No doubt motivating the panicked presentation was the Newspoll results, showing the PM’s net approval for the handling of the COVID-19 pandemic has fallen 72 points since February from plus 71 (where the positives: 85 per cent, swamped the negatives: 14 per cent) to minus one now. (Good 48, bad 49.)

And not to be missed, for the second poll running Labor leads the Coalition two-party-preferred 53 to 47 per cent, a clear election-winning margin should it persist to polling day … whenever that is.

Liberals console themselves with the thought John Howard in the lead up to three elections looked a loser only to emerge a winner.

Scott Morrison's government is slipping in favour

Prime Minister Scott Morrison is facing flak for his handling of the pandemic. Photo: AAP

Prompting their optimism is the hope that by March or May at the latest, lockdowns will be a thing of the past and the Delta threat – or whatever variant the virus throws up – will be contained.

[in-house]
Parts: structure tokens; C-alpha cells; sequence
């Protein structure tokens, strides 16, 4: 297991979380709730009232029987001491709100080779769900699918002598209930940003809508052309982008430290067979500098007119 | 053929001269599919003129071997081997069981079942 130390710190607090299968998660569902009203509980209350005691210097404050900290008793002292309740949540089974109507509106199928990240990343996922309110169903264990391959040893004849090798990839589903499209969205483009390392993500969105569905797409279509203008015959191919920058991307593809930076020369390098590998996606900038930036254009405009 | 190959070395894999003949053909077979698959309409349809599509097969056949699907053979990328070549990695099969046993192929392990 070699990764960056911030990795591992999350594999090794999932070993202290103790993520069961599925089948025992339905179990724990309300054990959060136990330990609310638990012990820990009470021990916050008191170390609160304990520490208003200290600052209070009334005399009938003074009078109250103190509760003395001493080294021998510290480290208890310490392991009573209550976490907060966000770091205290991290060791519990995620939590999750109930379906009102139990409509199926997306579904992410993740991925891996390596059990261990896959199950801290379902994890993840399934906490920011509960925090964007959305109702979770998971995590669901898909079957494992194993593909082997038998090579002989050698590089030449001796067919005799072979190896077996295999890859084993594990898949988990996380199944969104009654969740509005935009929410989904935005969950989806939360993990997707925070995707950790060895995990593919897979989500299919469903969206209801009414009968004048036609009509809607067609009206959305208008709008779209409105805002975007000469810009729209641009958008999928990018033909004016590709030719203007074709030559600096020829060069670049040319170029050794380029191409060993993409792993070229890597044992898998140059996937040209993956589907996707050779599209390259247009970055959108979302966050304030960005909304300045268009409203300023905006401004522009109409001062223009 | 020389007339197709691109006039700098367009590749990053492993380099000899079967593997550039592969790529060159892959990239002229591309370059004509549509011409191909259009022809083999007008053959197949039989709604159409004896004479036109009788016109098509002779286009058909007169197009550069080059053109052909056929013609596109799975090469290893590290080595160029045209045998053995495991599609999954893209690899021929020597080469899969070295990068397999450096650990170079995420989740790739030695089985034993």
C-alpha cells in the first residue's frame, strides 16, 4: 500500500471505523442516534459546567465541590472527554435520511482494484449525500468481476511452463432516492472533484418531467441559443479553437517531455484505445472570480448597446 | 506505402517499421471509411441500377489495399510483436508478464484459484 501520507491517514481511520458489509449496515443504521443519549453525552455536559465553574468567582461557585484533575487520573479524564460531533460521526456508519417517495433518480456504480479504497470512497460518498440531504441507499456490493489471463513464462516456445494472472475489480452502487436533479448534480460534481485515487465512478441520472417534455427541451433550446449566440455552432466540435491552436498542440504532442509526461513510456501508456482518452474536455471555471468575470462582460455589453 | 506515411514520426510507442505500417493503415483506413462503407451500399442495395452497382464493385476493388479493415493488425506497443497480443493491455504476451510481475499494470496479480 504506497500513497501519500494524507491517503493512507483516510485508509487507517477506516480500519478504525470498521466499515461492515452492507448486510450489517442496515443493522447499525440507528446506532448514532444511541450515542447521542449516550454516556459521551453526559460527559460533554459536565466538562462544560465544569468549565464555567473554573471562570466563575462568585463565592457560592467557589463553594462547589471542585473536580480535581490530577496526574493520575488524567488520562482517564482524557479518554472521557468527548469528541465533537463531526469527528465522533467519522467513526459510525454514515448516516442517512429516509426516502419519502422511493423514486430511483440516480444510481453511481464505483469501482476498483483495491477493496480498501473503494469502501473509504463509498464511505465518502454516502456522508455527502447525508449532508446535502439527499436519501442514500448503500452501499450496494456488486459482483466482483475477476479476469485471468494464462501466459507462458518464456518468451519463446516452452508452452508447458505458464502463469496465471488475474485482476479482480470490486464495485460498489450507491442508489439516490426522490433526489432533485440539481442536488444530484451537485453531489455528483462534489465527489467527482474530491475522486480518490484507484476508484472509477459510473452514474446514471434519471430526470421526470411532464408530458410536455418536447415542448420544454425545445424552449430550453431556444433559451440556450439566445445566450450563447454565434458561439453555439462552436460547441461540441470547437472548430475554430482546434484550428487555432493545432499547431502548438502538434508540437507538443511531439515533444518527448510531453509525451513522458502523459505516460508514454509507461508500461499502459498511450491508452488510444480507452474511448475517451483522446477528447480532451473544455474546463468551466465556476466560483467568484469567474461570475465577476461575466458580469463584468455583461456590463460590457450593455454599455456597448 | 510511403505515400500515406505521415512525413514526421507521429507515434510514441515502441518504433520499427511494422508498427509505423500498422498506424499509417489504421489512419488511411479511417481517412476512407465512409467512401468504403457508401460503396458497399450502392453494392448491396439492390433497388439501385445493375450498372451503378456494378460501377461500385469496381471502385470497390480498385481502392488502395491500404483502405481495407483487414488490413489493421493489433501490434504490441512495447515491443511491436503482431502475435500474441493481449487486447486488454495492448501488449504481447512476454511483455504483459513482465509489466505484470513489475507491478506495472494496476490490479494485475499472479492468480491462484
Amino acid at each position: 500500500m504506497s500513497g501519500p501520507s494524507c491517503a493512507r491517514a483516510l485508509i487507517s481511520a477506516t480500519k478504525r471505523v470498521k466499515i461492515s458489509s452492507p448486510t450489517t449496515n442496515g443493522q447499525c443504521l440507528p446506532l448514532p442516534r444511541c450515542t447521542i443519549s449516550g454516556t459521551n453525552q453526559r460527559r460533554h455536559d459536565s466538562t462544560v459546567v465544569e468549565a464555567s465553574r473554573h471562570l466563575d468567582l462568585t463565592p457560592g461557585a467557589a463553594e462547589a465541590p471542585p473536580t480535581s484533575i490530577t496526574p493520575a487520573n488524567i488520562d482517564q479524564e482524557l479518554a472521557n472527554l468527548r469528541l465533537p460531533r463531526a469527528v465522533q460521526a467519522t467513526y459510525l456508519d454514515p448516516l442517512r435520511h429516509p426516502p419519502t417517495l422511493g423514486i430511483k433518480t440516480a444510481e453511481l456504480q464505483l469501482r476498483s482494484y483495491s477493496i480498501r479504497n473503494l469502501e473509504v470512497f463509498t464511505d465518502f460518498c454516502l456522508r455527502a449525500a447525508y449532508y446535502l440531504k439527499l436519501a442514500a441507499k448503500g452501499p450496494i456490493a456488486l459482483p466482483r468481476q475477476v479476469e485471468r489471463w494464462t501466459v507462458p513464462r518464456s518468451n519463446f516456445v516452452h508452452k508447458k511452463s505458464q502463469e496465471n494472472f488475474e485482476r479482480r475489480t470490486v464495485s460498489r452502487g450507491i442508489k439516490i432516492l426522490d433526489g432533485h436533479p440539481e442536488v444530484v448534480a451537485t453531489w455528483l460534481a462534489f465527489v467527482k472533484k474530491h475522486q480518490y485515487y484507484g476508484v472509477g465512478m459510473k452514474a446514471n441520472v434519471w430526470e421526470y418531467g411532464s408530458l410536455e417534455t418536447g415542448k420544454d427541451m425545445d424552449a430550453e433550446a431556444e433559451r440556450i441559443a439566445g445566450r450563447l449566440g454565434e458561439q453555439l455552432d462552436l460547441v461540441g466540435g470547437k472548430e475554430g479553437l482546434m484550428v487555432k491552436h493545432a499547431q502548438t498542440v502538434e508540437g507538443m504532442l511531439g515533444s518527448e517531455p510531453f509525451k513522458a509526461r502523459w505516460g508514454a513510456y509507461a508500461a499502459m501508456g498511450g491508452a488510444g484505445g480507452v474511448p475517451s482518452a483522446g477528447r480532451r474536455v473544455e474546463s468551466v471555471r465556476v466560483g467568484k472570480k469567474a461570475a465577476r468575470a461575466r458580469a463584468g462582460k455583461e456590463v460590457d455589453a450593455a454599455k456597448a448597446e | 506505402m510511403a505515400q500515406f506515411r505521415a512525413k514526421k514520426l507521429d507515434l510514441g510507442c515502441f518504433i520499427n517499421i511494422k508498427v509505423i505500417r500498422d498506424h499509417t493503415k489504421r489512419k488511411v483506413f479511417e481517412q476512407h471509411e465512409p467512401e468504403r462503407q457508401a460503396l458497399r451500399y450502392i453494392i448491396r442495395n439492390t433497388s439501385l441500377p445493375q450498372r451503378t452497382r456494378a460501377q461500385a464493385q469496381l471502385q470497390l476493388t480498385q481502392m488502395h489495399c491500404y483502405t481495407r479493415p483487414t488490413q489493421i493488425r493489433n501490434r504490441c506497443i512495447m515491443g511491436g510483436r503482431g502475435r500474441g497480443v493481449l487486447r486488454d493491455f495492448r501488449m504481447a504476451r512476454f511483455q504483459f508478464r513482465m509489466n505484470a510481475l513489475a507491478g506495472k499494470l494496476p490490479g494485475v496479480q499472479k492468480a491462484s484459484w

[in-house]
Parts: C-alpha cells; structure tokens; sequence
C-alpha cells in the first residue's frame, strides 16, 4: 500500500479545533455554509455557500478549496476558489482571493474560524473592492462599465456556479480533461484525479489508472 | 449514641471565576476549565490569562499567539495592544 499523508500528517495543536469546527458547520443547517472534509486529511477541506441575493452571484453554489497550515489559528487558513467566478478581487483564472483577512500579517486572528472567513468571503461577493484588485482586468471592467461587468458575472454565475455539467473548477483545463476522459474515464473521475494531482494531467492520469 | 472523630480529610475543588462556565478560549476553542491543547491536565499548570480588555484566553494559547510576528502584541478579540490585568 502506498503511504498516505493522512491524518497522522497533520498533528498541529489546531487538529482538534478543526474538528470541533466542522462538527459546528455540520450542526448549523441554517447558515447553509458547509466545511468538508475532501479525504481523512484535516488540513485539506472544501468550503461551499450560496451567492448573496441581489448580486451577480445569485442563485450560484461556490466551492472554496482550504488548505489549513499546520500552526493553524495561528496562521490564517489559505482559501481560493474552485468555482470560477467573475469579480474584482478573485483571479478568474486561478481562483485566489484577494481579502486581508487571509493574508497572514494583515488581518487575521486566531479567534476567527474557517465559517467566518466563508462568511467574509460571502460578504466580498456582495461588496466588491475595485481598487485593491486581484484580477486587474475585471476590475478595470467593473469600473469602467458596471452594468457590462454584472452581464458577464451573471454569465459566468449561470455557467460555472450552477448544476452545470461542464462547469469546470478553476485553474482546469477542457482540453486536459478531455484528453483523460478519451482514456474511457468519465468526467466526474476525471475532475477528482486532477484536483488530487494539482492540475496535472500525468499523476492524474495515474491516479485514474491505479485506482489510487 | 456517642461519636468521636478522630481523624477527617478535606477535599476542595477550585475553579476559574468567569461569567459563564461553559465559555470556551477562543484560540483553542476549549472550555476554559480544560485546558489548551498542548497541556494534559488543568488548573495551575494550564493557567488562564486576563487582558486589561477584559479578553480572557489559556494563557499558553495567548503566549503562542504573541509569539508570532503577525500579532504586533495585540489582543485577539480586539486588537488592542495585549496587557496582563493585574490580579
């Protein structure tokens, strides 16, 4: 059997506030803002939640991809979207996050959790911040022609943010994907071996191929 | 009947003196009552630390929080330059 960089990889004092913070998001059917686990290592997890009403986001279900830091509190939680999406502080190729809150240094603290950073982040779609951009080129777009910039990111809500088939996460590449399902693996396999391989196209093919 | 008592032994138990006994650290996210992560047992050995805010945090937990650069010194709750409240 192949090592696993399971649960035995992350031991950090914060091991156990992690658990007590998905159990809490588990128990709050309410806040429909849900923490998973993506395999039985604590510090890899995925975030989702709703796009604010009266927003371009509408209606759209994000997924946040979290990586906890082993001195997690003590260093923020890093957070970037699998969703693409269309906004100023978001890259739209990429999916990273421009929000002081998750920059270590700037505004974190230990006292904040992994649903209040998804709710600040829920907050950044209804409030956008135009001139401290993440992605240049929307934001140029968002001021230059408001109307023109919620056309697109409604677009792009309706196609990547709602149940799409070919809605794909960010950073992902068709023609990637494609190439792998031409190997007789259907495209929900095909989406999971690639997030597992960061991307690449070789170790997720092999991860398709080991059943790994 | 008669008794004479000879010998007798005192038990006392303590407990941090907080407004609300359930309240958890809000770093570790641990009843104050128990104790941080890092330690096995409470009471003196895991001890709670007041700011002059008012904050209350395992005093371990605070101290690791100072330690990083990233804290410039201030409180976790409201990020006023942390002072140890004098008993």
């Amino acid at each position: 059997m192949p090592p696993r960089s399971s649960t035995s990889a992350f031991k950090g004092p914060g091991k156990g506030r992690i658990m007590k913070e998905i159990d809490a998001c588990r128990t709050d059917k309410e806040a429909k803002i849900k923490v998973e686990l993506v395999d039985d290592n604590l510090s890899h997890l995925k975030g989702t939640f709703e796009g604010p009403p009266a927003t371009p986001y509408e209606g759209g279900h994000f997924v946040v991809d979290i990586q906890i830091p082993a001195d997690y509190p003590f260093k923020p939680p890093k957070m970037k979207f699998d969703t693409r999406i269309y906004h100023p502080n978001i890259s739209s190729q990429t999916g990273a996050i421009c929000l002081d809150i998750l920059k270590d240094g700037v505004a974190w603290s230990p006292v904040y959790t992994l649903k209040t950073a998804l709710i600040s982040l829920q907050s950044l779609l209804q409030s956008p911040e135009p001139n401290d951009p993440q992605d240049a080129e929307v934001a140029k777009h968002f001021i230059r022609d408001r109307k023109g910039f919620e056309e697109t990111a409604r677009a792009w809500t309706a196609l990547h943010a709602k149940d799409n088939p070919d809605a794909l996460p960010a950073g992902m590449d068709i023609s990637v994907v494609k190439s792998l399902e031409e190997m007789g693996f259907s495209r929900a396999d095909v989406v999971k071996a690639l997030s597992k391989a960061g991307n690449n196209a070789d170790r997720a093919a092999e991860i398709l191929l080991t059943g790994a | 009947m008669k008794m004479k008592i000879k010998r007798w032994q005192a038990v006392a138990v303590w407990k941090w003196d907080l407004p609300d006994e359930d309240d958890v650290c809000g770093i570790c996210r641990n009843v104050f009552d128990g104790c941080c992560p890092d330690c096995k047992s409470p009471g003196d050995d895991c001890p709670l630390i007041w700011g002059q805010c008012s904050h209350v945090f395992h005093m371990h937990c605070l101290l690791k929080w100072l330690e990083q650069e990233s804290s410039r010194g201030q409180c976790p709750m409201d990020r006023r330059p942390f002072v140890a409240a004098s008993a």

The other pandemic

Australians, understandably at the moment are more exercised surviving the pandemic than they might be about the latest dire assessment from the world’s climate scientists, but that will change rapidly should catastrophic summer firestorms return.

Greens leader Adam Bandt describes the government’s 2030 emissions targets as a “death sentence” for our country and he called for a doubling of ambitions in line with the US and Britain.

Mr Morrison claimed Australia’s emissions have fallen 20 per cent since 2005, faster than the G20 and average of developed nations.

This is at odds with a new report from The Australia Institute, which finds Australia’s fossil fuel emissions have risen in that period putting us at the back end of performance compared to 24 other countries.

Richard Merzian from the institute says the explanation is simple: An accounting trick using a contentious land use measurement explains the rosy number.

Whatever the case, the planet like the virus will not be fooled by political sophistry, nor will the voters.

Paul Bongiorno AM is a veteran of the Canberra Press Gallery, with 40 years’ experience covering Australian politics

Topics: Paul Bongiorno